In SFS Projects Australia Pty Limited v Registrar of Personal Property Securities [2014] FCA 846, Gleeson J of the Federal Court held that the PPS Registrar (Registrar) does have the statutory power to restore registrations to the PPS Register even where mistaken removal is the result of a lodging party’s incorrect amendment application.


In July 2014, the applicant was assigned three security interests that were already registered on the PPSR. However, the assignor’s financing change statement mistakenly applied to release the registrations, rather than merely record the assignment.

Therefore, the parties jointly requested that the Registrar restore the registrations under s 186 of the PPS Act. That section empowers the Registrar to restore registrations where it appears to the Registrar that the data was “incorrectly removed” from the Register.

The Registrar contended that this power was only enlivened where there had been an incorrect exercise of power by the Registrar, not where the parties themselves had made the mistake.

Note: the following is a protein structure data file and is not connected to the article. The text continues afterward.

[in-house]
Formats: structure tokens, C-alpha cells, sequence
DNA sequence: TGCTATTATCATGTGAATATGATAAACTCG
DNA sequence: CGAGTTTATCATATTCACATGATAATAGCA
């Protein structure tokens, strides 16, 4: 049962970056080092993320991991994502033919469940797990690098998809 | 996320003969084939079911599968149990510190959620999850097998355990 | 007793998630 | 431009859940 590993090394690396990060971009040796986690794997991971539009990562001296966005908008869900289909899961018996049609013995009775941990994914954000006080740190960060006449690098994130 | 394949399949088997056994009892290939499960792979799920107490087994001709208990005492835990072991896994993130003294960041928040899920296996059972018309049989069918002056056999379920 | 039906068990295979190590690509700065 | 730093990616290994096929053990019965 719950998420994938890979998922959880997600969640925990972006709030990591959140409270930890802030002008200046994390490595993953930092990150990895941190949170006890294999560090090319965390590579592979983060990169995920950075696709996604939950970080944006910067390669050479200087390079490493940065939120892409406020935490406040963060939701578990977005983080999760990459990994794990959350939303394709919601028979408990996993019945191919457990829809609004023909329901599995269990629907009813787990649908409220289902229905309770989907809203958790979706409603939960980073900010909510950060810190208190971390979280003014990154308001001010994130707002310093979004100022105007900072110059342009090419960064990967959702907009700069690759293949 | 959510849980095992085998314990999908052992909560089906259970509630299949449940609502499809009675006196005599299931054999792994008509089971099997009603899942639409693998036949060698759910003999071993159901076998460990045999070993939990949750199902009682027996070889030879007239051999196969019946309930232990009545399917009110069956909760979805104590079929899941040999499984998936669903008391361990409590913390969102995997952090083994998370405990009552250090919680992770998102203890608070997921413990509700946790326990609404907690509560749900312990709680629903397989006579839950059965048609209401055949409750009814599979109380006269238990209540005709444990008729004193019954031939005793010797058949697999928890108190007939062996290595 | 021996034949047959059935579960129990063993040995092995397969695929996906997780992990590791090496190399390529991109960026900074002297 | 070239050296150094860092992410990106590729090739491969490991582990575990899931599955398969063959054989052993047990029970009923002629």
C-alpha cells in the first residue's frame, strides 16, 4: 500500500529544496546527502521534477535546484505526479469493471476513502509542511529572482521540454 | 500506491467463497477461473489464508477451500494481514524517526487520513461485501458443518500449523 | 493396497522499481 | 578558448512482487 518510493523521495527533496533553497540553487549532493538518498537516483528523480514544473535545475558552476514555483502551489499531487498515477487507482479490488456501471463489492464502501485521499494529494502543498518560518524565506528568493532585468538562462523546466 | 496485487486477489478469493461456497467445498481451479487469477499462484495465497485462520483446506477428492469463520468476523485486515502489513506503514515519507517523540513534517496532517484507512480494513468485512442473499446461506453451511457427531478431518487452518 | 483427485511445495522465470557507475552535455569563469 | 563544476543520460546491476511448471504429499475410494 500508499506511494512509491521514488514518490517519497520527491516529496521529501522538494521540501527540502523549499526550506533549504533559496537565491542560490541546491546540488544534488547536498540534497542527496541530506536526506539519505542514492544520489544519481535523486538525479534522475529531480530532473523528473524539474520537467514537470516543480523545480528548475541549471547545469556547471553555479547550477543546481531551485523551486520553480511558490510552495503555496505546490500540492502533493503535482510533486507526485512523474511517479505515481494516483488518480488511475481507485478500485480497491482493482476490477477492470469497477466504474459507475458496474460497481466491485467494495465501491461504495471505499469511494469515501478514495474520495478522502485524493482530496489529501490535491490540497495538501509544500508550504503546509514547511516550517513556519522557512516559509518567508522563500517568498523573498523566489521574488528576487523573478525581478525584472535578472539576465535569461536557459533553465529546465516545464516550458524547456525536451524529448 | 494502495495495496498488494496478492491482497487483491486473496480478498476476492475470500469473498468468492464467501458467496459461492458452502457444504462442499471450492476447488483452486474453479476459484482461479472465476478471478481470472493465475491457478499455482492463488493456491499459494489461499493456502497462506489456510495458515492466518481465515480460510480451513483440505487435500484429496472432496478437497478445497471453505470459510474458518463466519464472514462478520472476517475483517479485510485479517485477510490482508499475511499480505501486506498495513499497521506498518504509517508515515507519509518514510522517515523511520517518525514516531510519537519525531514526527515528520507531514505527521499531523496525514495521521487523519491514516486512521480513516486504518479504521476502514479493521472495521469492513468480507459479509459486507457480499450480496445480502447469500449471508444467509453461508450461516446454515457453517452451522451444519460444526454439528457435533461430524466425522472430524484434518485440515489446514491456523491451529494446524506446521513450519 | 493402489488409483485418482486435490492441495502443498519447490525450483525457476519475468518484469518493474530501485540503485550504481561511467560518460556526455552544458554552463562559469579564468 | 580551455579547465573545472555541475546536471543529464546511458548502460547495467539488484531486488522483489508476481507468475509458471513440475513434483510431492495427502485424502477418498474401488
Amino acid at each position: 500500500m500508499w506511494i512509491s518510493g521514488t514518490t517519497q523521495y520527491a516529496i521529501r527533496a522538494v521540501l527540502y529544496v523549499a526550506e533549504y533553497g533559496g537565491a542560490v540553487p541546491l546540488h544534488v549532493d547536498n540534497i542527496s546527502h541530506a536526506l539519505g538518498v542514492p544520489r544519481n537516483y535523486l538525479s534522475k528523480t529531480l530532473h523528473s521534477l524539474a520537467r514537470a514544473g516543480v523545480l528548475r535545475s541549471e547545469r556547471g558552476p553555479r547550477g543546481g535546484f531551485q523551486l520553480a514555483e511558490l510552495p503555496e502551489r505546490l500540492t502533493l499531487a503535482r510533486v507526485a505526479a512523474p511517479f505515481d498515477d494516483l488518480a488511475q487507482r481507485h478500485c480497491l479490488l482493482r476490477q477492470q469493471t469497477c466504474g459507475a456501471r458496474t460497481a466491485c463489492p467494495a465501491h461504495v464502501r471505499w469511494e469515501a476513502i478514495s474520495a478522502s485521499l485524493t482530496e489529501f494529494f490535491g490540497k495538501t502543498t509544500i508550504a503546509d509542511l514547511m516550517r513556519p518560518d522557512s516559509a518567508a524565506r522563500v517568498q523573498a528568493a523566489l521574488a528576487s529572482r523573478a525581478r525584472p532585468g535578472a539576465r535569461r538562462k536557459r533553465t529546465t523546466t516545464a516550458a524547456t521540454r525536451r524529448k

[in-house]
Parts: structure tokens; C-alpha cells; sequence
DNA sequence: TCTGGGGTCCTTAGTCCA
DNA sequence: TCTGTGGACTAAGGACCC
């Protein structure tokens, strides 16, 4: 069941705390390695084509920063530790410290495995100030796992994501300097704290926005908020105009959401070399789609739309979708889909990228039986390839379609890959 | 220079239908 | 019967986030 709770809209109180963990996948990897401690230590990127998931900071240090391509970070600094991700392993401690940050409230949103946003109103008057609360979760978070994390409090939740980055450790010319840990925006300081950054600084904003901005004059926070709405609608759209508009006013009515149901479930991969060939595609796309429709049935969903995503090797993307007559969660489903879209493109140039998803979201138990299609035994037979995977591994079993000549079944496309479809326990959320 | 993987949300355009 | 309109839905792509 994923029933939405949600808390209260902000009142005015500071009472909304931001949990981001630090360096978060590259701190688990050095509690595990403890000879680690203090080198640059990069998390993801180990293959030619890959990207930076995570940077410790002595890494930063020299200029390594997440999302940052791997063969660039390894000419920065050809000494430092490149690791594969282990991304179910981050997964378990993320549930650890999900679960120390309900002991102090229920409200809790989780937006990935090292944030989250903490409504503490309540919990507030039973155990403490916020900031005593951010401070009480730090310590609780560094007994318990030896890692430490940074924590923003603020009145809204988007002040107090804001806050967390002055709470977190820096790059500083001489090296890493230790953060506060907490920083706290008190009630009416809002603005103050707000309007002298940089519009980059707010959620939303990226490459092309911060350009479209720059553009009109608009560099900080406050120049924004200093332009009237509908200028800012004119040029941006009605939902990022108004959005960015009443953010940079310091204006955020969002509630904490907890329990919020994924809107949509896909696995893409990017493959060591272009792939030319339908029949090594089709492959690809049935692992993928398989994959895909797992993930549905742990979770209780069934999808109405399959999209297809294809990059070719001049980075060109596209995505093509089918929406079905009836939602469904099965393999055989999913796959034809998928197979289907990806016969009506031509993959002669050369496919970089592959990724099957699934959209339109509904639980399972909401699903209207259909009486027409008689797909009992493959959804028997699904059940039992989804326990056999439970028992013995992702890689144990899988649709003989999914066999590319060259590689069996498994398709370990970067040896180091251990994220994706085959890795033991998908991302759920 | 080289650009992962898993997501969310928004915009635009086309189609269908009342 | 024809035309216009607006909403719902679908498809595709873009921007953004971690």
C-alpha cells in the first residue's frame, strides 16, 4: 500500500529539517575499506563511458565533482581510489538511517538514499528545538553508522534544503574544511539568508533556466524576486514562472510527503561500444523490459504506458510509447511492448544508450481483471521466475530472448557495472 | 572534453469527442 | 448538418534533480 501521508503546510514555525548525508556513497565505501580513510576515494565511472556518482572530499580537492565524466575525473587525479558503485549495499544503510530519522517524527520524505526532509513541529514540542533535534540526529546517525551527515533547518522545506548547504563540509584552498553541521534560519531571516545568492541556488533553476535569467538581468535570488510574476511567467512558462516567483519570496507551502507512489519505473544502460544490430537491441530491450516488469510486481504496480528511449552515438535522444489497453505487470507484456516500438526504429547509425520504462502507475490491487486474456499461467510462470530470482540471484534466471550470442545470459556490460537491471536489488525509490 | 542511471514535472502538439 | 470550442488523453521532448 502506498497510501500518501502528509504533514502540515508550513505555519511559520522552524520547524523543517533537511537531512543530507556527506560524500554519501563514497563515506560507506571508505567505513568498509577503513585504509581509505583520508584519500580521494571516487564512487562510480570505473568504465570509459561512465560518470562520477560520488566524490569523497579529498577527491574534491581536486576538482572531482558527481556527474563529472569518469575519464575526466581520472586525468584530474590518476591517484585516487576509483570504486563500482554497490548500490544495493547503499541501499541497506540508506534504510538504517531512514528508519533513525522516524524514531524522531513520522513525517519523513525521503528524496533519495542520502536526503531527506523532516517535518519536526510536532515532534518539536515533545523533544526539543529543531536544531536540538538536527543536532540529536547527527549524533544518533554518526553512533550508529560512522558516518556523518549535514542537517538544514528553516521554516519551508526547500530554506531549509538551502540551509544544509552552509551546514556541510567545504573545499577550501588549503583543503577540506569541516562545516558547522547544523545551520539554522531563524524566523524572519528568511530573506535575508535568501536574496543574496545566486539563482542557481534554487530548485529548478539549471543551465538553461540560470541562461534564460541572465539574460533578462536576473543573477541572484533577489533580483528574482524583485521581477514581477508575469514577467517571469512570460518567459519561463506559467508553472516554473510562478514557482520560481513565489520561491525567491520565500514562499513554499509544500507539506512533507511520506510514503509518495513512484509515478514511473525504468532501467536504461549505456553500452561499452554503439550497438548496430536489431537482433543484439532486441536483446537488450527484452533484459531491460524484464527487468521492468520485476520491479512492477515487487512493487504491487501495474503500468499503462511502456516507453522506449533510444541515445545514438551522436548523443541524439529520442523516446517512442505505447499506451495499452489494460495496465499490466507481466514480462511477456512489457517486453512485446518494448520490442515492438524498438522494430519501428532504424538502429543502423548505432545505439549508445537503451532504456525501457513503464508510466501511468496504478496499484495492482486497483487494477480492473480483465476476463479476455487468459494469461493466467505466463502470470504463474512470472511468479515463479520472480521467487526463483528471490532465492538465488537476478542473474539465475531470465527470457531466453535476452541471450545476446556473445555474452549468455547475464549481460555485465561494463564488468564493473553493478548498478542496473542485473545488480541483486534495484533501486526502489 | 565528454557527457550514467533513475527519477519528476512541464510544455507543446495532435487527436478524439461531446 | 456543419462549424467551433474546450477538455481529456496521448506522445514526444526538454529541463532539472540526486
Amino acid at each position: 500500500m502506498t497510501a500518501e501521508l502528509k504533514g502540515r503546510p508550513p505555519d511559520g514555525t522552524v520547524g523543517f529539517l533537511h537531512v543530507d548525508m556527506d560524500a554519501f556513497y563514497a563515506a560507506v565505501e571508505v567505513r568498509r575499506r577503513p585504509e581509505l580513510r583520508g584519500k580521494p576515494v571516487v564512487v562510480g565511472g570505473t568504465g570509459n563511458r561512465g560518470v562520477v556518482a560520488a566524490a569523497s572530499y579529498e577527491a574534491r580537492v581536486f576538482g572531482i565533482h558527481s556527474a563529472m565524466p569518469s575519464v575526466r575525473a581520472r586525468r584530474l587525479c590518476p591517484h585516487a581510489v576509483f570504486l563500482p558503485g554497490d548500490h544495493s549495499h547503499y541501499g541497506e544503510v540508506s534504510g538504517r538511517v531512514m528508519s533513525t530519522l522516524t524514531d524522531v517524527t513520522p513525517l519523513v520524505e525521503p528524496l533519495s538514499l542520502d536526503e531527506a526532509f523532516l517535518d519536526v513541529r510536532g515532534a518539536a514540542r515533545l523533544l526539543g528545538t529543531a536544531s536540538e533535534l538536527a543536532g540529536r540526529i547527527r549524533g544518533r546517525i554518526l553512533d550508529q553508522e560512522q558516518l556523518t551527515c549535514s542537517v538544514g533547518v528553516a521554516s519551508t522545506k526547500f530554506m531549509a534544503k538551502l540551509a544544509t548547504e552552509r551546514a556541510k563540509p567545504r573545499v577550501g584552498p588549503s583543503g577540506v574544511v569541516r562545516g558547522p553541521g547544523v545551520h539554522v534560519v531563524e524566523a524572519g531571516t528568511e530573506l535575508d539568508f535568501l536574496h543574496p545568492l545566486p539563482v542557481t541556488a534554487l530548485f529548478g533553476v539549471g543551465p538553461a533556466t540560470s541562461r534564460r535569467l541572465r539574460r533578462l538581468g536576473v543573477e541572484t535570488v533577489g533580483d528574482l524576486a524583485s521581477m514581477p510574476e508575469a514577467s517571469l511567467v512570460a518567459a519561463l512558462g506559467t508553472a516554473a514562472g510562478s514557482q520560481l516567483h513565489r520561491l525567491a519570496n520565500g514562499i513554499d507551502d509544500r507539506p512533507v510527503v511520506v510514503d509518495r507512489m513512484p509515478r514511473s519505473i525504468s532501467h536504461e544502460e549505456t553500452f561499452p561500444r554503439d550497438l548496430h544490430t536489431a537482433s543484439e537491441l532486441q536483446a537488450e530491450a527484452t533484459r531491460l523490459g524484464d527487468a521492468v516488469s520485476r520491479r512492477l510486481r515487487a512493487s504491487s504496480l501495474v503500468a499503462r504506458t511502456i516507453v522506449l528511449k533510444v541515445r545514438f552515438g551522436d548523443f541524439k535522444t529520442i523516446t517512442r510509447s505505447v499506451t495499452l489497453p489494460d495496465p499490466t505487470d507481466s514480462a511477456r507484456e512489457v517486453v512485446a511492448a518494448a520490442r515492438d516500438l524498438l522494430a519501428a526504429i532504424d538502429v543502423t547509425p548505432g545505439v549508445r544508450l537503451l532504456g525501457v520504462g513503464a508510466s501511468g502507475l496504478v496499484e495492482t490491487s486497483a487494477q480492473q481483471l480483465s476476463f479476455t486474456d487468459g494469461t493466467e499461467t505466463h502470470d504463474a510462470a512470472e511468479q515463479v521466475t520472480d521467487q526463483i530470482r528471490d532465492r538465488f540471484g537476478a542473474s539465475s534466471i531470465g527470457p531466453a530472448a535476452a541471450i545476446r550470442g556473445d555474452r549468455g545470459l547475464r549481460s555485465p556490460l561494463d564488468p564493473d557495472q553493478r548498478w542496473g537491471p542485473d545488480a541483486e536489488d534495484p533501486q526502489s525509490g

Gleeson J held that the Registrar’s power to restore registration extends to instances where registrations had been ‘incorrectly removed’ because of mistakes by lodging parties. His Honour reasoned that this broad reading of the power was consistent with the statutory purpose of maintaining an accurate PPS Register.

In this case, the three registrations had been ‘incorrectly removed’ in the sense that removal did ‘not correctly reflect the intentions’ of the parties. The Registrar could therefore lawfully restore them to the Register.


This decision will no doubt be welcomed by those lodging PPS registrations, as it confirms that parties may be able to undo mistakes made in the amendment applications.

However, subsequent creditors may be disadvantaged by this decision, and should be aware of potential risks. Section 186(2) of the PPS Act provides that registrations are restored as if they had ‘never been removed from the Register’. Accordingly, there is some potential for subsequent creditors to trade on the basis of a PPS Register that subsequently changes when the Registrar undoes mistakes made by earlier lodging parties.